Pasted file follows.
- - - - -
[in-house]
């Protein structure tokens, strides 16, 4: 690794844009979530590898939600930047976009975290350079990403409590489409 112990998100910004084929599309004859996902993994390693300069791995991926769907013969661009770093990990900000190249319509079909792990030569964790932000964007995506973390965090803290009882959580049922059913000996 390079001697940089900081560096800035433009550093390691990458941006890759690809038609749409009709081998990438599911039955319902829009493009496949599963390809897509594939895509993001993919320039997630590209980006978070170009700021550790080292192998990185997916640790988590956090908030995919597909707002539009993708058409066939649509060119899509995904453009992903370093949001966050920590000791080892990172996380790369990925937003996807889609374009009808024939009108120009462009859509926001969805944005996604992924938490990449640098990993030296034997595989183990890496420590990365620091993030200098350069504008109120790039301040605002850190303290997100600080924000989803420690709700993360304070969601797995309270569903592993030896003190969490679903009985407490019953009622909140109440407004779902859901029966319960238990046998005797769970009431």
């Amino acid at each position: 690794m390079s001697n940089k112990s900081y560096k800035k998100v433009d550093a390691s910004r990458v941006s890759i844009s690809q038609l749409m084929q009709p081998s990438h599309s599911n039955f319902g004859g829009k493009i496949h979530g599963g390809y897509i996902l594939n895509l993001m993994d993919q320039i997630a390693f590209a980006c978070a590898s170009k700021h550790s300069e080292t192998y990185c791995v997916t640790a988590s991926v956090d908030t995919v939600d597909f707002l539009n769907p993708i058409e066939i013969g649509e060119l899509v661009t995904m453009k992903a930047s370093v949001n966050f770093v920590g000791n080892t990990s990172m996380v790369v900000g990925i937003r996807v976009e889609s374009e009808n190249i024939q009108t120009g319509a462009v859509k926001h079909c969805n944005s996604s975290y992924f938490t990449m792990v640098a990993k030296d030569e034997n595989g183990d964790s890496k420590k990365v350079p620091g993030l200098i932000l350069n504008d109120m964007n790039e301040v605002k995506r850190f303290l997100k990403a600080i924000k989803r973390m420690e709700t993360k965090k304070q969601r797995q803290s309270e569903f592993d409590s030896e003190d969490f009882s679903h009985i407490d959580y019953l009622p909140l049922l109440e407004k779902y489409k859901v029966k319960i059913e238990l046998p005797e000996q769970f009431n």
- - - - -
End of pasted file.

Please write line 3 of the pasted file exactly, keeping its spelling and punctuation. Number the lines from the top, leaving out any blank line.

């Amino acid at each position: 690794m390079s001697n940089k112990s900081y560096k800035k998100v433009d550093a390691s910004r990458v941006s890759i844009s690809q038609l749409m084929q009709p081998s990438h599309s599911n039955f319902g004859g829009k493009i496949h979530g599963g390809y897509i996902l594939n895509l993001m993994d993919q320039i997630a390693f590209a980006c978070a590898s170009k700021h550790s300069e080292t192998y990185c791995v997916t640790a988590s991926v956090d908030t995919v939600d597909f707002l539009n769907p993708i058409e066939i013969g649509e060119l899509v661009t995904m453009k992903a930047s370093v949001n966050f770093v920590g000791n080892t990990s990172m996380v790369v900000g990925i937003r996807v976009e889609s374009e009808n190249i024939q009108t120009g319509a462009v859509k926001h079909c969805n944005s996604s975290y992924f938490t990449m792990v640098a990993k030296d030569e034997n595989g183990d964790s890496k420590k990365v350079p620091g993030l200098i932000l350069n504008d109120m964007n790039e301040v605002k995506r850190f303290l997100k990403a600080i924000k989803r973390m420690e709700t993360k965090k304070q969601r797995q803290s309270e569903f592993d409590s030896e003190d969490f009882s679903h009985i407490d959580y019953l009622p909140l049922l109440e407004k779902y489409k859901v029966k319960i059913e238990l046998p005797e000996q769970f009431n």